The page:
Canadian Tire Corporation and Toronto based start-up NuPort Robotics, Canada’s first autonomous trucking company, are partnering with the Ontario government to invest $3 million to undertake an automated heavy duty trucking project to test a “first-of-its-kind-in-the-world” technology. 

The breakthrough technology provides a transportation solution for the middle mile, the short-haul shuttle runs that semi-tractor trailers make between distribution centres, warehouses and terminals each day.

It is designed to enable next-generation automated trucks that are more fuel efficient, safer to operate, and provide an enhanced driver experience.

Backed by $1 million in support from the Ontario government through Ontario’s Autonomous Vehicle Innovation Network and matched by $1 million investments from Canadian Tire and NuPort Robotics, respectively, the two-year project is applying proprietary, artificial intelligence technology from NuPort Robotics to retrofit two conventional semi-tractor trailers – which will always be attended by a driver – with high-tech sensors and controls, a touchscreen navigation system, and other advanced features such as obstacle and collision avoidance.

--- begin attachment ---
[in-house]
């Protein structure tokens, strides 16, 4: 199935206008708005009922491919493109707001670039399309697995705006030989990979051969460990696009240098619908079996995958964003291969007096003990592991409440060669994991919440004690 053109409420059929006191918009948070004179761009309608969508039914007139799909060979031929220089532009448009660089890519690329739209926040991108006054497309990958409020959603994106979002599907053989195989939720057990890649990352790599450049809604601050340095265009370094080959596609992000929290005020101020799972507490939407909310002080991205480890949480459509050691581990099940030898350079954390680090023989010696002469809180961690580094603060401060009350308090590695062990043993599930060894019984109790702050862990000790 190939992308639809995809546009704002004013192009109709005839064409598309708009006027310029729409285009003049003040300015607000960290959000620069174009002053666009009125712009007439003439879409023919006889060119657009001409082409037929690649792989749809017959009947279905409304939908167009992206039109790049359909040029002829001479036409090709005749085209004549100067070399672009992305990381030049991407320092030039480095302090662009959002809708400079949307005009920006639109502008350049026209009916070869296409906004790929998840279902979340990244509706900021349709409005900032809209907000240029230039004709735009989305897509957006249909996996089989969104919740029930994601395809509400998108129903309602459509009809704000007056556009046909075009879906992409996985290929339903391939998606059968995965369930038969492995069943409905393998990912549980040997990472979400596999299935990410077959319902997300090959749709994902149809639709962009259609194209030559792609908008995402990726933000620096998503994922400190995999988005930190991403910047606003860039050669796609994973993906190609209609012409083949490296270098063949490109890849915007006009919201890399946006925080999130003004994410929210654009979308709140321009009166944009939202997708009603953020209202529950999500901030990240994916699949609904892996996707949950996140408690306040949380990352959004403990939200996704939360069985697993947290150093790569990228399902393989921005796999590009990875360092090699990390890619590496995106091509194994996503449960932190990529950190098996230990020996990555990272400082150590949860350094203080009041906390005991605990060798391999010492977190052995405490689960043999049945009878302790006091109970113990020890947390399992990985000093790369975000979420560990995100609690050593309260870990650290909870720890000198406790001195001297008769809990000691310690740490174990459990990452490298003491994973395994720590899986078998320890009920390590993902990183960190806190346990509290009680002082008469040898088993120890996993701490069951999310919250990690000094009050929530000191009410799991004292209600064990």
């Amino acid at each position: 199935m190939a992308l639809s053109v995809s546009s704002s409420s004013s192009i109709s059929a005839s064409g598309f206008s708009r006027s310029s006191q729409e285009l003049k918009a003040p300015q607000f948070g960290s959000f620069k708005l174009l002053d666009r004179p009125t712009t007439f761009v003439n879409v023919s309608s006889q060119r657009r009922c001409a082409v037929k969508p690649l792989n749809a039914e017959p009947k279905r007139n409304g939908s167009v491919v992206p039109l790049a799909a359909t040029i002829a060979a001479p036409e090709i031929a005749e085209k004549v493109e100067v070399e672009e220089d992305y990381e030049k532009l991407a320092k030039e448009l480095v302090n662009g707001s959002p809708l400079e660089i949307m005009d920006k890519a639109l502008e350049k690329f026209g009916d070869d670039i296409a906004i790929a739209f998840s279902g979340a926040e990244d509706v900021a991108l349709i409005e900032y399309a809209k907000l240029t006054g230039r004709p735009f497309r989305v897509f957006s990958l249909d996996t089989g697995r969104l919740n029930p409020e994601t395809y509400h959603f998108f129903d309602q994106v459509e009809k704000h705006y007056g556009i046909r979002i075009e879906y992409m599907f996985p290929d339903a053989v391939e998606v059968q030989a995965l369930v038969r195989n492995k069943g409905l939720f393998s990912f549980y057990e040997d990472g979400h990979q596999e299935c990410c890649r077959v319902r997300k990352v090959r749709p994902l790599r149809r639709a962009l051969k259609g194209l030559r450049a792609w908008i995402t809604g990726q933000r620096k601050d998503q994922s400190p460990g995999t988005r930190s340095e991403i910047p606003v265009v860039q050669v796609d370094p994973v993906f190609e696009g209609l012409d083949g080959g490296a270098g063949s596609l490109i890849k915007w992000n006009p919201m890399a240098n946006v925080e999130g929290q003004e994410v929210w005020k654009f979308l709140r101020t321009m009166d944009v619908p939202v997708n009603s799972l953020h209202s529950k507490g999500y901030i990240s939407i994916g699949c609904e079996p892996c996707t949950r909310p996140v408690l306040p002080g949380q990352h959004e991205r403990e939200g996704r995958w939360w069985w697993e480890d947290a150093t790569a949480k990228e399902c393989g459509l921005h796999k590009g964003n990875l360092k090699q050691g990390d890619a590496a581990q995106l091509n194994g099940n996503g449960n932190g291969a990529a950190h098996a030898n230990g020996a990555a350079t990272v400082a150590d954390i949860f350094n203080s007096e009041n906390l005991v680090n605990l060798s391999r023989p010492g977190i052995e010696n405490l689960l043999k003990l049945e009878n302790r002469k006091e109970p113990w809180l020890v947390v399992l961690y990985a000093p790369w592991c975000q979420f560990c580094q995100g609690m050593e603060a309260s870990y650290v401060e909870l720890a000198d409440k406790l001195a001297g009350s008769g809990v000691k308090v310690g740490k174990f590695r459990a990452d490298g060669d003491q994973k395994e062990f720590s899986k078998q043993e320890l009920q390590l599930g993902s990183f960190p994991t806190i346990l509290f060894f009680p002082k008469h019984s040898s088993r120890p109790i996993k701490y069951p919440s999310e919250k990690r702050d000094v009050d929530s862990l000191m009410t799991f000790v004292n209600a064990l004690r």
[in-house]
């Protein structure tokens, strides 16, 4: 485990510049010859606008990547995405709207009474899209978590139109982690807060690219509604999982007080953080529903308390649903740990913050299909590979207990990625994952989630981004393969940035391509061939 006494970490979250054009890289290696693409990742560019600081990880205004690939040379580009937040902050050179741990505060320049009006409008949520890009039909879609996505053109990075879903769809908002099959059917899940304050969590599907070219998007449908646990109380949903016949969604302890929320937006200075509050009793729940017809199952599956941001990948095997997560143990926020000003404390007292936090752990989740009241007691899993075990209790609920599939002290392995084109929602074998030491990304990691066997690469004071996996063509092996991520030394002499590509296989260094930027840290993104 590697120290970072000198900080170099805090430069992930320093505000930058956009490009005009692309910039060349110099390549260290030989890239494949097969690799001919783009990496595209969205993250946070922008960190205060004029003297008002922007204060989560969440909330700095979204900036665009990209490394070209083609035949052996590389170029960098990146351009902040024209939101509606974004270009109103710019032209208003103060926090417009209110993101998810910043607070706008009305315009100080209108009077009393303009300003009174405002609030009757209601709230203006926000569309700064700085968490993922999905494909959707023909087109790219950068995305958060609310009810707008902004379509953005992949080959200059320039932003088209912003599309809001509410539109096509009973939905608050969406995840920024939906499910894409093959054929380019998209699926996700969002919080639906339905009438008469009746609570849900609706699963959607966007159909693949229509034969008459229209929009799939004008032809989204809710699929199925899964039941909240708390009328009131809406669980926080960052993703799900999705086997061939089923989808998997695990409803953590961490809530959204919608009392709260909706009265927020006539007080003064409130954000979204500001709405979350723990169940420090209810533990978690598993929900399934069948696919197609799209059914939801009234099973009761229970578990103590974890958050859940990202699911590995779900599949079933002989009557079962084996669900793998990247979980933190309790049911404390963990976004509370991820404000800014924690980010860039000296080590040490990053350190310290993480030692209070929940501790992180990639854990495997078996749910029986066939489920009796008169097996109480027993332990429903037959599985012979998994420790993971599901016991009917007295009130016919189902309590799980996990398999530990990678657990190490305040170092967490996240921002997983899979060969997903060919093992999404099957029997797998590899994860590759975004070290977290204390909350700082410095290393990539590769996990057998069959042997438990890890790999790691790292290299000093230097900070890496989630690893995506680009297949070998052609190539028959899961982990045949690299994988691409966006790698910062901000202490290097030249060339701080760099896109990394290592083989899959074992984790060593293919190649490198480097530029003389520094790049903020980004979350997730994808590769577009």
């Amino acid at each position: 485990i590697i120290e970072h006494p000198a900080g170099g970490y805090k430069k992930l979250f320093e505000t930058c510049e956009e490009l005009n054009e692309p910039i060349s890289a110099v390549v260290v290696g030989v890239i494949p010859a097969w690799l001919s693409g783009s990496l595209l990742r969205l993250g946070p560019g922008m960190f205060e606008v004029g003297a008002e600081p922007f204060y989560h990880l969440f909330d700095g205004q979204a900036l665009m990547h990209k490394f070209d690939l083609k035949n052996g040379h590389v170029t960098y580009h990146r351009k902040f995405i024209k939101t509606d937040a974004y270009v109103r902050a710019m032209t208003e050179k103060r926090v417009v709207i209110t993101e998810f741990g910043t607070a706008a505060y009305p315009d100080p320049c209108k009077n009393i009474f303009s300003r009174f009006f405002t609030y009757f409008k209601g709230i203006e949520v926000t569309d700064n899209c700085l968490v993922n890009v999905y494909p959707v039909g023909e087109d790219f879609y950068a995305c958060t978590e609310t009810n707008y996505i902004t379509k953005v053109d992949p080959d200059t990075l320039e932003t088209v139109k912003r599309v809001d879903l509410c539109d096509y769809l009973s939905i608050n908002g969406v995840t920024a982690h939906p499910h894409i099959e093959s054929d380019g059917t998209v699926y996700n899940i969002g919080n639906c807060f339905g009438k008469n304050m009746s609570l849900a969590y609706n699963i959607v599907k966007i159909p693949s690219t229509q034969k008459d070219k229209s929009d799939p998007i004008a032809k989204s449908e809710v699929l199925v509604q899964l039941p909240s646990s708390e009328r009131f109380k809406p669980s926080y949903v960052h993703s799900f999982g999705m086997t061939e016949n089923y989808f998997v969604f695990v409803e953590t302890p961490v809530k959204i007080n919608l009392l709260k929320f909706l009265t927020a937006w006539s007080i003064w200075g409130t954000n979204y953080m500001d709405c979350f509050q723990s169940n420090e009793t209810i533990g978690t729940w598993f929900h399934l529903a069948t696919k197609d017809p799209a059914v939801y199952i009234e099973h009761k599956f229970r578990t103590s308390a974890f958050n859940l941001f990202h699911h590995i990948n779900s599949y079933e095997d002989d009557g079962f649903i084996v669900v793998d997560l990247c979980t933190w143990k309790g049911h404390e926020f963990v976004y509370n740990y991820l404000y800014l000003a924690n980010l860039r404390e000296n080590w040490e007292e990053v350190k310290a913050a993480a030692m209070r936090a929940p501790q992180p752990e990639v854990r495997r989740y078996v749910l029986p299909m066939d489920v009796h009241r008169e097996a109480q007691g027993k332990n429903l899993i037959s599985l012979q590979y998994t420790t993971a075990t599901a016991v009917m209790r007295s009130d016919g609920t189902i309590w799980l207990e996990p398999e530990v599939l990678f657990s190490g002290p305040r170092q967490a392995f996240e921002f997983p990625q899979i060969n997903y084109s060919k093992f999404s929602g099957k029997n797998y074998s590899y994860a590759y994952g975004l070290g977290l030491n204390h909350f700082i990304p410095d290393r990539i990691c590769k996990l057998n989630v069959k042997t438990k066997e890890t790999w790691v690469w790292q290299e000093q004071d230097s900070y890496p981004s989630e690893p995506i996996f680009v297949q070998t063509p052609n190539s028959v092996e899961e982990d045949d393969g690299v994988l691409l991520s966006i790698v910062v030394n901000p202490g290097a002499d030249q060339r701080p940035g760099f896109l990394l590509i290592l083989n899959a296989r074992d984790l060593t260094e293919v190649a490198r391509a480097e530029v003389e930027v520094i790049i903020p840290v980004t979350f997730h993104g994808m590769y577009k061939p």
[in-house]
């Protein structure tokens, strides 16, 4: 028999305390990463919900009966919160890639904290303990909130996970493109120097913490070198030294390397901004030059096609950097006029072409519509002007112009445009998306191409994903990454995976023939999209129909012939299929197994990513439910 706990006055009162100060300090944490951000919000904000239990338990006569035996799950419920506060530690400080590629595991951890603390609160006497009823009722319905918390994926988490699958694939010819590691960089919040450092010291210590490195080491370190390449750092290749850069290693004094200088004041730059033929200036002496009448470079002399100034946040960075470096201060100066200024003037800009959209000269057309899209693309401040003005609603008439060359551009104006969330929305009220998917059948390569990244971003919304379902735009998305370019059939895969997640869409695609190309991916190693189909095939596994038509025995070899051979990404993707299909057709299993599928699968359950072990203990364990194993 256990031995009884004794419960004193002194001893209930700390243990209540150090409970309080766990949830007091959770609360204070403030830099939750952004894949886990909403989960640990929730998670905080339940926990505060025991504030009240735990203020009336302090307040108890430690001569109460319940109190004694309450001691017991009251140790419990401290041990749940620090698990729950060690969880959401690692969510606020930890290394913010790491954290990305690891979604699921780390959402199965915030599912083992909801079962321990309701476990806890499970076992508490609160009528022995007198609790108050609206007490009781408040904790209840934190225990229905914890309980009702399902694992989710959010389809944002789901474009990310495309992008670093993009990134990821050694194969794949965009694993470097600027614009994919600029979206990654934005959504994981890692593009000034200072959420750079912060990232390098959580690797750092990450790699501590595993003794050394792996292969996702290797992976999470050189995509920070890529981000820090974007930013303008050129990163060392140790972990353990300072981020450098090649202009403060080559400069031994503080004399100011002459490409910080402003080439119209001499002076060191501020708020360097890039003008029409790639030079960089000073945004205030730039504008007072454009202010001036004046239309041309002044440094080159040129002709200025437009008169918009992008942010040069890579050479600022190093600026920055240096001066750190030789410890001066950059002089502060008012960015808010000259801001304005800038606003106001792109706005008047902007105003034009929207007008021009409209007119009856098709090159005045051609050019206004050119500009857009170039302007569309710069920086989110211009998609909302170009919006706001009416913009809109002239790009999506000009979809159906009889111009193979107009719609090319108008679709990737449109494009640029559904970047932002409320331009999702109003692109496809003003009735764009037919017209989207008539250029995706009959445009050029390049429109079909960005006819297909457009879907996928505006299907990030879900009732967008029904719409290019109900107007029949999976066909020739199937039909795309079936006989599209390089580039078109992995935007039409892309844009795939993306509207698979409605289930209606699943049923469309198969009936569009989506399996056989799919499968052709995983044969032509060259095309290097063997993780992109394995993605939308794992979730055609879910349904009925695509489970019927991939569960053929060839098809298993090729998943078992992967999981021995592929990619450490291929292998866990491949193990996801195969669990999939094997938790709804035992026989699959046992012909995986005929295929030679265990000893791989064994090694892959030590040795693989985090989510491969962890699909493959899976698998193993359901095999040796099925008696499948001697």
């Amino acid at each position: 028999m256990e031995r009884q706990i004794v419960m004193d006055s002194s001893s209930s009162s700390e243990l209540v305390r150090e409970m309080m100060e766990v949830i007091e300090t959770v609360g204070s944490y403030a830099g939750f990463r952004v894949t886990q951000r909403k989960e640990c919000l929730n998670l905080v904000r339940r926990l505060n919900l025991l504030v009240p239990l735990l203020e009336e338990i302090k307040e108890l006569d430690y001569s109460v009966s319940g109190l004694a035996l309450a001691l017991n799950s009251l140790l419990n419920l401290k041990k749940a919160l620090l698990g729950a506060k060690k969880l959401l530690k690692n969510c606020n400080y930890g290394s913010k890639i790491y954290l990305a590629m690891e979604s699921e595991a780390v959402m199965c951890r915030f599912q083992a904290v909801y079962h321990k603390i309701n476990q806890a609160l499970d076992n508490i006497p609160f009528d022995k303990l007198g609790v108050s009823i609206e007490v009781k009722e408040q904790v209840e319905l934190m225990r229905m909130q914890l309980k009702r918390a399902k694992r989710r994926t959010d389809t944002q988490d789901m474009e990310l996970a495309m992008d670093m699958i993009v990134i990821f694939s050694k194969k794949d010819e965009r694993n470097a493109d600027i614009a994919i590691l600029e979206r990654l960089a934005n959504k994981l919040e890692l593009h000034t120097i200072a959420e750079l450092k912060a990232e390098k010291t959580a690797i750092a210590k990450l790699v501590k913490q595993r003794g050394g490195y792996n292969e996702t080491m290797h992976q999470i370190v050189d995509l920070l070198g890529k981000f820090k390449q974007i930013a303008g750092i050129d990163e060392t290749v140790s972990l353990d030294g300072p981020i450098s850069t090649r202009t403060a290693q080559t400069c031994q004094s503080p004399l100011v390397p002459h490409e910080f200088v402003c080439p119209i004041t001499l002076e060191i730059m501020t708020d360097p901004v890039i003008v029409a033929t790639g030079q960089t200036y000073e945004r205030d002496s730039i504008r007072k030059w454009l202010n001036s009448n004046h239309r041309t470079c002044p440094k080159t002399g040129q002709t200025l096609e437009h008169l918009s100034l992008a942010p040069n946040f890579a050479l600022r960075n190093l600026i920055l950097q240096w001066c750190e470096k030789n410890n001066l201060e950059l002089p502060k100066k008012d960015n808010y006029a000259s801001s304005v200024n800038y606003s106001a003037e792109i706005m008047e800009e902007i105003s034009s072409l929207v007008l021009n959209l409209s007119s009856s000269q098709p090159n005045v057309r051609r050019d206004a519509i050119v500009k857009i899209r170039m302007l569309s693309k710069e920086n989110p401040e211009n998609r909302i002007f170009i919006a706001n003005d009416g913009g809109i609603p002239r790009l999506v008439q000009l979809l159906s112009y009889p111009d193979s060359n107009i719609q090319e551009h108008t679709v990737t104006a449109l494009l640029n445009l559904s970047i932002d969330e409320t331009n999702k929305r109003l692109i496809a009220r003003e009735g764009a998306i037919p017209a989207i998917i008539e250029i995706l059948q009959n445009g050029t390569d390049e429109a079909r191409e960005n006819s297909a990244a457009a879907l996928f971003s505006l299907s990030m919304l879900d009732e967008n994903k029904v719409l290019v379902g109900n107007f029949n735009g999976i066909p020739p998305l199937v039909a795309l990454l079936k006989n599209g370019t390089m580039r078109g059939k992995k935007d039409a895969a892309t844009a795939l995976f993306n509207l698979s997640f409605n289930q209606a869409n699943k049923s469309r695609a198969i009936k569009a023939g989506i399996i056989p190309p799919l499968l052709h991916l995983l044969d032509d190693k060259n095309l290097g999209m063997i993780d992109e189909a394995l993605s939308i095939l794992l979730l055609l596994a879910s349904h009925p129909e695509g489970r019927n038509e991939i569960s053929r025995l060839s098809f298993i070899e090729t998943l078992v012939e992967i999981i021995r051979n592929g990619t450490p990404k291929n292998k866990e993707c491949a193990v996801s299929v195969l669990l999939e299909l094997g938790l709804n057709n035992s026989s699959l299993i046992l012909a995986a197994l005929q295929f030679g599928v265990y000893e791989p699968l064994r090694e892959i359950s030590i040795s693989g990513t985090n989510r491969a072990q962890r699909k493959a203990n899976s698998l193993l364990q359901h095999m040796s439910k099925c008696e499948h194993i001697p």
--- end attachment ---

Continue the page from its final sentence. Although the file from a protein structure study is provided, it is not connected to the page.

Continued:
Caroline Mulroney, Minister of Transportation, says: “Ontario is proud to be a global leader in automated and connected vehicle technology and this innovative project is an exciting milestone toward automated vehicle tech in the trucking industry.

“Ontarians rely on goods being delivered by trucks across the province every day and projects like this are demonstrating the ways that automated truck technology could help businesses meet delivery demands more efficiently while supporting a strong supply chain in Ontario.”